This post marks my matriculation in the Theta Class of the Daring Bakers, an audacious group of amateurs and professionals who have agreed to challenge their abilities every month. I’ve been watching their progress—crepe cakes, gateaux St. Honore, bagels—for several months as they popped up on many of the food blogs I read, and at the end of June, I took a deep breath and asked to participate myself.
The Daring Bakers challenge for July was a Strawberry Mirror Cake (for the recipe, visit Peabody’s blog—she graciously hosted this month’s challenge). I’ve never tasted—or seen—or heard of—a mirror cake before, but it looked like a sort of sponge cake or genoise layered with and surrounded by a billowy layer of Bavarian cream and topped with a sheet of flavored gelatin that formed the decorative mirror on top. I’ve never made a sponge cake before, or Bavarian cream, and certainly not a gelatin mirror, but it seemed straight forward enough. Just follow the recipe exactly, and I’ll be fine. Right?
The first issue I encountered was simply the timing. Strawberry season in Oregon is late May and most of June, but it’s pretty well over by the beginning of July. I’ve gone on enough here about the virtues of Oregon strawberries that I immediately started worrying if there would be any left to use by the time my holiday-delayed 10″ glass-bottomed springform pan arrived in the mail. The heat was another issue, since the strawberry harvest drops off significantly after a heat wave like the one that started (of course) on the 4th. Finally, we (almost spontaneously) started ripping up carpet and refinishing our hardwood floors right at the beginning of the month, thanks to a little too much encouragement from our 5-month old German shepherd puppy, Freyja (a.k.a. The Piddler). The house was in chaos: Most of our furniture stuffed in a back room, and flooring supplies were slowing taking over my kitchen, blocking off cupboards and generally making it difficult to get around. At least we didnâ€™t replace the floors in there too! (Not that they donâ€™t need it—the linoleum in there is nasty and ancient, but won’t be replaced until we get around to remodeling the entire kitchen.)
I knew I had to hit the farmer’s market on the first Saturday of the month, July 7th, or face the dire prospect of using frozen or non-local berries for my cake. The problem was that Jeremy was about to rent an orbital sander and wreak dusty havoc on the floors, so Freyja and I both had to get out and let him do his thing. I don’t drive and the puppy loves walking to the market, so I grabbed a bottle of water and two leashes, tightened my belt, and off we went. It’s a hike that we’ve made many times since the market opened in May, about a mile each way. Freyja had a great time walking around the market with me, getting all sorts of attention from people and introducing herself to other dogs. The whole time I was scanning booths for berries, more and more worriedly. Finally, in the back corner stall, alongside a few blueberries and cherries and huge piles of zucchini and cukes and new potatoes, was a row of pint baskets brimming with strawberries. Freyja found a shady spot underfoot and plopped down to rest while I tried to flag down a busy vendor and squeeze some information out of her about the variety. (Her response? They were â€œgoodâ€ and $15 for a half-flat.)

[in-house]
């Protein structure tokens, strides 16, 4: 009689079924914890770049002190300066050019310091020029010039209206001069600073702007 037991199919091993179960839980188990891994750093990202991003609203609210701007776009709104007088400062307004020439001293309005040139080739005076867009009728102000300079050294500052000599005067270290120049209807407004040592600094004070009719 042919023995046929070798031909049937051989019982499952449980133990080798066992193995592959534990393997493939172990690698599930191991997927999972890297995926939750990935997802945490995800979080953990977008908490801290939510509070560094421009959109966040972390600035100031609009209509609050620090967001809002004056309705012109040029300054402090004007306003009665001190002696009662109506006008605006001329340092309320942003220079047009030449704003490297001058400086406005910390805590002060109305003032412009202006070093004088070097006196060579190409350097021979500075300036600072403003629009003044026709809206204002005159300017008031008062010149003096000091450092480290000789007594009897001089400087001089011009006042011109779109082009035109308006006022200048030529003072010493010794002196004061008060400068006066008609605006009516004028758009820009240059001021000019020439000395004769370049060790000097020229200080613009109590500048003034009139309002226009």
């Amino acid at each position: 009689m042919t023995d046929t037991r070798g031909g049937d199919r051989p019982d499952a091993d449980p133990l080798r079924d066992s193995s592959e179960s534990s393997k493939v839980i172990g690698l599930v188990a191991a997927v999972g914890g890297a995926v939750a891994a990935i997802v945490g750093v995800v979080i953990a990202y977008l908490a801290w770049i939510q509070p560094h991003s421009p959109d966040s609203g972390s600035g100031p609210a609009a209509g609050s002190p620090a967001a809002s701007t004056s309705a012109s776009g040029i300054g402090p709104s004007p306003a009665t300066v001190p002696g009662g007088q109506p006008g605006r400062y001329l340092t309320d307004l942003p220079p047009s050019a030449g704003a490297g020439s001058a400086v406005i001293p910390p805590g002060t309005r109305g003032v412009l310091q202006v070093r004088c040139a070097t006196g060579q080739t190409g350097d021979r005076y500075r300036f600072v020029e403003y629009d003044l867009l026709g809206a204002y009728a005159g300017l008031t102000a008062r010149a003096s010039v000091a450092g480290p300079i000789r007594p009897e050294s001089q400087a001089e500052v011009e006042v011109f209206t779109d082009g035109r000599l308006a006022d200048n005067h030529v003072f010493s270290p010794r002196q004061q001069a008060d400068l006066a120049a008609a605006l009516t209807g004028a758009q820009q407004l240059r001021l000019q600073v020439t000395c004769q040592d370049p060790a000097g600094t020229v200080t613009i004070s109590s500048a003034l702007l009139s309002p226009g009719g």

Here’s where it gets interesting. I paid my money and got my half-flat of strawberries, packed up in a full-flat box, and moved away from the busy stall, awkwardly holding the off-balance box with one arm and Freyja’s flexi-leash in the other. Clearly, this was not going to work. I sat down to regroup, distracted the pup from nibbling on my precious berries, and gave her some water, waiting for a revelation. A few moments later I heard the lady at the herb stall saying this was likely to be their last day at the market for the year. Well, I can’t resist buying herbs for my little garden, and I reckoned that they would balance out the weight of the berries. So I ended up with two basils (which I keep buying although I’ve never successfully kept it alive), two gorgeous little cardoon plants (woohoo!), and a bergamot mint. I tied Freyja’s training leash to my belt, took part of it in one hand for some illusion of control, and grabbed the box firmly by the handles. We were off.
I should pause here to note that we have a really smart, beautiful puppy with a great, friendly temperament. She also has lots of energy, weighs 50-odd pounds now, and hadn’t started her formal training yet, so she didn’t know how to heel, in the strictest sense of the word. At least she knows a few other helpful commands. I walked as fast I could manage with a heavy flat of delicate items, and Freyja yanked me to and fro every time something caught her eye. Oh, and the heat was making my glasses slide down to the tip of my nose every few seconds, which was absolutely driving me nuts. We made it about halfway back, to the little park by the Oregon State Capital, but after encounters with about 10 squirrels in a row (darn squirrelly Salem!), I had to take a good long break to rest my arms. Somehow we got back home, and with the last of my strength, I tossed the box down on the front porch, but had to get Jeremy’s help untying the leash. My hand and arm muscles were so fatigued that they didn’t stop shaking for the better part of an hour. But I got my local strawberries, gosh darn it, and I felt a bit like a Daring Baker already.
Whew, this is getting to be quite a novel, and I havenâ€™t even got to the part where I made the cake yet. I swear, Iâ€™m not always this long-winded (or at least Iâ€™d like to think so). More to come in Part 2: The Challenge.
I am a member of the Theta Class of the Daring Bakers, induced in July of 2007. For more information and a list of my previous challenges, click here.